It's official – switching bank accounts can save you money

A photo collage of four high street banks - Nationwide, Santander, HSBC and NatWest
Customers should be prompted to switch banks if their local branch closes, says the CMA
"We don't think that customers will truly benefit from a more competitive marketplace until they can compare accounts more easily" Alasdair Smith, chairman of the retail banking market investigation
  • | by Emily Bater

Switching accounts could save bank customers on average £70 a year, according to a report by the Competition and Markets Authority (CMA).

According to the report, the banking sector isn't competitive enough and more has to be done to encourage customers to switch bank accounts.

According to the CMA, over half of customers (57%) have been with their bank for over a decade while 37% have been with the same bank for 20 years.

The report claims customers are reluctant to switch accounts even when their bank charges them high fees and there are cheaper alternatives available.

While the average customer could save £70 a year if they switch, overdraft users could save £140 a year. For those who are even more reliant on their overdraft, that figure could be as high as £260 a year.

The CMA's report suggests that a stagnant current account market is responsible for banks failing to improve how they communicate information to customers.

Account holders are often expected to understand complex overdraft charges and receive limited information on their accounts. This means 'free' bank accounts end up costing more than people expect.

The Current Account Switch Service (CASS) was set up in 2013 to make the process easier and while the CMA reports the system is functioning reasonably well, awareness and confidence in switching remain low.

Potential remedies

Image of man withdrawing money from an ATM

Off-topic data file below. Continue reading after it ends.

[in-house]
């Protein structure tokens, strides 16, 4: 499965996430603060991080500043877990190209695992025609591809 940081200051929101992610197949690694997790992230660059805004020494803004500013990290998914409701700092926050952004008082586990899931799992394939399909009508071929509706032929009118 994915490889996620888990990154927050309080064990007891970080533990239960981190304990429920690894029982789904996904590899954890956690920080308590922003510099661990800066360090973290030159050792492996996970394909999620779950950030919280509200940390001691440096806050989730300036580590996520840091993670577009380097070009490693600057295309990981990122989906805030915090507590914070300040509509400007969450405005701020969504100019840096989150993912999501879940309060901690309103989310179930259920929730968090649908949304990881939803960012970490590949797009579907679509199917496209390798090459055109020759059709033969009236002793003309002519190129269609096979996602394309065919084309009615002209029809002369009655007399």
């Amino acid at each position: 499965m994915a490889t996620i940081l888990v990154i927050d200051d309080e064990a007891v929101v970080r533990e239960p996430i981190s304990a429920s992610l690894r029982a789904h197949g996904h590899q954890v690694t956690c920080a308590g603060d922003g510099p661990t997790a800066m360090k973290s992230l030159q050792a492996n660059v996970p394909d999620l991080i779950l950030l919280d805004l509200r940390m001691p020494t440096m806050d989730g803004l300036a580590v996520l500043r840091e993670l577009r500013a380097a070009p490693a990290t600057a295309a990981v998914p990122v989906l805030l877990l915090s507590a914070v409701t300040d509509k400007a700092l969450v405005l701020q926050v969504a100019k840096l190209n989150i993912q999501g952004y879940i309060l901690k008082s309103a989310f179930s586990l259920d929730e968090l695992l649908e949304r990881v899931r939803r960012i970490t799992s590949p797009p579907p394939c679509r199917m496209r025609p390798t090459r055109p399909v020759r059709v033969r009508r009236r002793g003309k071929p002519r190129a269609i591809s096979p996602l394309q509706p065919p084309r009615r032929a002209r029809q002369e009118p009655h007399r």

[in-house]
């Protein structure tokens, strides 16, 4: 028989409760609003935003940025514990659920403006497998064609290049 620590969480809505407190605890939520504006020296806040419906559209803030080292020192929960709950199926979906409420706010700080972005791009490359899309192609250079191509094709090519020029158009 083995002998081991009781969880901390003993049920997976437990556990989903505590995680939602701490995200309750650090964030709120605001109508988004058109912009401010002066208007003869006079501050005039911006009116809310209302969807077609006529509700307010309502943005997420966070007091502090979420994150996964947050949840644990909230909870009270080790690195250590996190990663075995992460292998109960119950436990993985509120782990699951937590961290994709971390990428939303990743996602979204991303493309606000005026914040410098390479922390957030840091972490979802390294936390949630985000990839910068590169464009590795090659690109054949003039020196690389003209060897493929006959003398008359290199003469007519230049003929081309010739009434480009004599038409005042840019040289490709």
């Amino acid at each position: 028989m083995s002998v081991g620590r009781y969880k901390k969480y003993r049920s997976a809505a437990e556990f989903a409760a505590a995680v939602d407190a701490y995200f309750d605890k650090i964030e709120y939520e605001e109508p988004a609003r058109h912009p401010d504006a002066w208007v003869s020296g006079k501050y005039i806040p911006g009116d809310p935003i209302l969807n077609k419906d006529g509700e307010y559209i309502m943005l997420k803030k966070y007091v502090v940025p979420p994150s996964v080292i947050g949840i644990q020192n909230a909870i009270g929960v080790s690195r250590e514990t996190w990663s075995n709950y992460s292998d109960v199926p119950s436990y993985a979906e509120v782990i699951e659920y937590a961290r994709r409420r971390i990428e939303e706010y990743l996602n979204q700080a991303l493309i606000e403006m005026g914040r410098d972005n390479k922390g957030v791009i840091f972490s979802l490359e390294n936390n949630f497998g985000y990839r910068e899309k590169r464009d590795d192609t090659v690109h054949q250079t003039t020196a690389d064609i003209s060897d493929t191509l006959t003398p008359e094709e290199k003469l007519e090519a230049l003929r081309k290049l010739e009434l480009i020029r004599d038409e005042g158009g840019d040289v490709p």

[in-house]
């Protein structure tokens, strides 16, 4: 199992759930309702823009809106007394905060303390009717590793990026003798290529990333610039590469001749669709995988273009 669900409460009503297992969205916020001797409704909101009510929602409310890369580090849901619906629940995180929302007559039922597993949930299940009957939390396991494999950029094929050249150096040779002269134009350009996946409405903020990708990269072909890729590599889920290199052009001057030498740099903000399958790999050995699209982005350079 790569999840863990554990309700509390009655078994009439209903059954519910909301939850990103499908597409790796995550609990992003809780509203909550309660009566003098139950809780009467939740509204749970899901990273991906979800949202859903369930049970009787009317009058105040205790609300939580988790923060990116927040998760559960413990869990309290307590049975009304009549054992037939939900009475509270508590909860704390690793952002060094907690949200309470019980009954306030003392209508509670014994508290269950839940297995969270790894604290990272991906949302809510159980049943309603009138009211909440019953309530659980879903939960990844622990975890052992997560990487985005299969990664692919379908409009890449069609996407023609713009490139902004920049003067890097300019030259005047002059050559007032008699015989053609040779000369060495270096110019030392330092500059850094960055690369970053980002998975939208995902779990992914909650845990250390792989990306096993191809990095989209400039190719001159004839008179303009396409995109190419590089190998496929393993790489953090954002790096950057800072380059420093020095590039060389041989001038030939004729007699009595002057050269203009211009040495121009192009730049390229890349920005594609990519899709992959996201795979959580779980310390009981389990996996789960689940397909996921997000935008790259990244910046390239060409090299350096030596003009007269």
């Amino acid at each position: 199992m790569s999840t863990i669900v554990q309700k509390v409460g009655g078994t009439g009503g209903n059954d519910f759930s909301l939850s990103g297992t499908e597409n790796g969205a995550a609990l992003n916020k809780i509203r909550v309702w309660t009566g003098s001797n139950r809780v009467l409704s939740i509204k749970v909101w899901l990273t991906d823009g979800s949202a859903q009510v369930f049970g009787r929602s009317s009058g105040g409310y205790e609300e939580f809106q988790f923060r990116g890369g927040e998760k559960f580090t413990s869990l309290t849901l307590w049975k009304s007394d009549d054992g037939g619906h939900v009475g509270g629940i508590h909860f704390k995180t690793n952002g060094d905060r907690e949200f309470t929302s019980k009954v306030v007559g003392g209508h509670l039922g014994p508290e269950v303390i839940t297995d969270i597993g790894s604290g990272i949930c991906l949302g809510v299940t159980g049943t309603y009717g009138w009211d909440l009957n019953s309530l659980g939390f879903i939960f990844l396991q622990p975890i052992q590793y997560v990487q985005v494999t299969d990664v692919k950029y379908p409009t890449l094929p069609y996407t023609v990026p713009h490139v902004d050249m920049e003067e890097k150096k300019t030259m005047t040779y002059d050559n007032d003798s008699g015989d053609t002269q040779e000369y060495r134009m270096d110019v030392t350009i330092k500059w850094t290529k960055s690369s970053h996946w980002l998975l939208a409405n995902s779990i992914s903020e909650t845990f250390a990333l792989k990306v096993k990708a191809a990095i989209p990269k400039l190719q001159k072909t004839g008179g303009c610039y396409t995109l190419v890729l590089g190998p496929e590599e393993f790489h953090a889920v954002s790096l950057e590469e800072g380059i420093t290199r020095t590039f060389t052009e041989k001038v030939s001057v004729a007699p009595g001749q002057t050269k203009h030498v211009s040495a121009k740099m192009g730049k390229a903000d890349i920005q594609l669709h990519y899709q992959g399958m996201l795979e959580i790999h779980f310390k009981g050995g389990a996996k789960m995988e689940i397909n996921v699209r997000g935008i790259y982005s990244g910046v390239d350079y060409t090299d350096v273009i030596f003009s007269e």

The CMA has suggested a number of ways to improve competition, but has stopped short of advising that the big high street banks be split up.

The body proposes that banks encourage their customers to switch at certain points, for example if their local bank branch closes or if their overdraft charges go up.

The CMA investigation does acknowledge a number of positive industry developments, including the growth in smaller, innovative banks and the introduction of current account switching service midata.

Midata gives customers access to their banking history and allows them to see how much switching could benefit them in pounds and pence.

Matt Sanders,'s banking spokesperson, points out that switching incentives – banks offering cash if you switch accounts to them – is very attractive, but customers shouldn't take these at face value.

"Getting £100 for switching is all well and good, but if you're going to rack up foreign usage fees, overdraft charges or miss out on in-credit interest earnings then that incentive could quickly be cancelled out," said Matt.

The CMA says that the midata service needs to improve and become more accessible to customers, as at the moment it's only available to customer of certain big banks and building societies. is the only price comparison website that lets consumers use their midata information to compare current accounts rather than relying on 'best buy' tables.

Alasdair Smith, chairman of the retail banking market investigation, said: "Despite some encouraging developments, particularly in the shape of challengers that have entered the market in recent years, for too long banks have been able to sit back and take their existing customers for granted.

"We don't think that customers will truly benefit from a more competitive marketplace until they can compare accounts more easily and feel confident that they can switch without risk, and that is why our provisional remedies are aimed at giving customers control."

What about business banking?

The report points to the business banking sector as an example of a lack of competition in the wider market – it claims that 50% of start-up businesses opt for an account with the bank the company founder uses for their personal banking.

Nine out of 10 start-ups go to their bank when looking for a business loan, rather than shopping around. The same number fail to switch bank accounts once their provider begins charging for the service after a free-of-charge introductory period.

To fix this, the CMA has suggested the creation of a new price comparison website for small business in order to make switching business bank accounts easier.

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